The British Gazette feels that the political establishment has been led in its actions by the medical profession who with the best of intentions has sought to reduce smoking related deaths to a minimum. However a simplistic approach tends to obscure certain facts.

    From here, in typical British Gazette fashion things start to get controversial.

    Consider two hypothetical adults, Alan and Brian. Identical twins. Separated as babies they were brought up in isolation of each other. Alan became a smoker with a 40 a day habit. Brian never smoked. Alan drank – generally about four pints of beer every weekday. Brian was a teetotaller. Alan used to like “popping down to the curry shop or chippy” every other day. Brian was into health foods. Alan was a couch potato, who when confronted with the desire for physical activity lay down until the feeling went away. Brian went to a gym four times a week. Alan died of a heart attack whilst watching Coronation Street, aged 66 one year into his retirement. Brian died aged 96 in a nursing home after a long period of debilitating illness.

    Question ? Which of the twins cost the NHS more ? Alan or Brian ? The answer is Brian.

    You see what such as our dearly beloved Harriet Harman a.k.a. Harridan Harperson fails to take into account is that none of us are immortal. That we will all one day die. That is certain. What is not certain is how and when. These we think you will admit are fairly basic facts, facts that a Q.C. like dear Harriet should be taking into account. Obviously she has not. With an analytical capacity as lightweight as this, one wonders how many solicitors ever sent her a brief!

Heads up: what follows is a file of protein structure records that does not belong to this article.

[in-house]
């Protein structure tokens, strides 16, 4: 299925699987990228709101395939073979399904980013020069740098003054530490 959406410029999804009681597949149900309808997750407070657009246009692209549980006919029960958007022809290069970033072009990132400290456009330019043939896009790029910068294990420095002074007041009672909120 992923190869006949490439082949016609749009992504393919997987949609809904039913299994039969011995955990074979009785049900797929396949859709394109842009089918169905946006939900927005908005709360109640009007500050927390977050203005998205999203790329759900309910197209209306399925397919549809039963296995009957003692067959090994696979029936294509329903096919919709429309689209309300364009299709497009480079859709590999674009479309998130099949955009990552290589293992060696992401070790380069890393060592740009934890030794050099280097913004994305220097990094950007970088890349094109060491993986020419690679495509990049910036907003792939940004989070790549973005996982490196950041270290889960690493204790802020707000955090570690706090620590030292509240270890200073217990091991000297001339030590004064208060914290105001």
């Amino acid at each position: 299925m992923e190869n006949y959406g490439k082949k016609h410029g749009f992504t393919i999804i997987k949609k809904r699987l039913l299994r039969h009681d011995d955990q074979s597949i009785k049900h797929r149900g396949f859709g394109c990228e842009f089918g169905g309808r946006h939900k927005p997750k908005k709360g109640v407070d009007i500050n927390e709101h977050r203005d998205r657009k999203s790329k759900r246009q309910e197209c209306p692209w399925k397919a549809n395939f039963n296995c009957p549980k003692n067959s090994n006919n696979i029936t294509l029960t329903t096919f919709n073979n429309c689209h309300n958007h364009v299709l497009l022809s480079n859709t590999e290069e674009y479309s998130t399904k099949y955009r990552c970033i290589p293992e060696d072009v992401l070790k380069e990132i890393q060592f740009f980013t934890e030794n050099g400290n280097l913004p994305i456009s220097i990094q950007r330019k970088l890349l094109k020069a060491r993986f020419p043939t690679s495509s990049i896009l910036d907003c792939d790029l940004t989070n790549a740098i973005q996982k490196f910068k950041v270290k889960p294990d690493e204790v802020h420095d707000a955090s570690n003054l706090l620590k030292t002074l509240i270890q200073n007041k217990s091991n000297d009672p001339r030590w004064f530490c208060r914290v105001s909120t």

Of course these hypothetical twins are contrived extreme examples to illustrate a point.
    That point is however, that for the most part the deleterious health effects resulting from tobacco consumption and also alcohol consumption occur after 50 and in particular after 60. In an adult population where most adults have worked from between age 18 to 21 to age 60 to 65, the economic effects of a population that drinks and smokes is obvious: the death rate for the post retirement population will increase with a concomitant decrease on the demands for public services for the elderly. Caring for our aging population is becoming an increasing burden on the taxpayer. Had the anti-smoking and anti-drinking and healthy easting programmes had NOT been instituted, the public finances would be in better order as more people would be paying alcohol and tobacco duties, more people would be dying earlier into retirement and fewer people would be requiring long term care for the elderly.

    These are the politically incorrect facts. Brought to you once again by the British Gazette.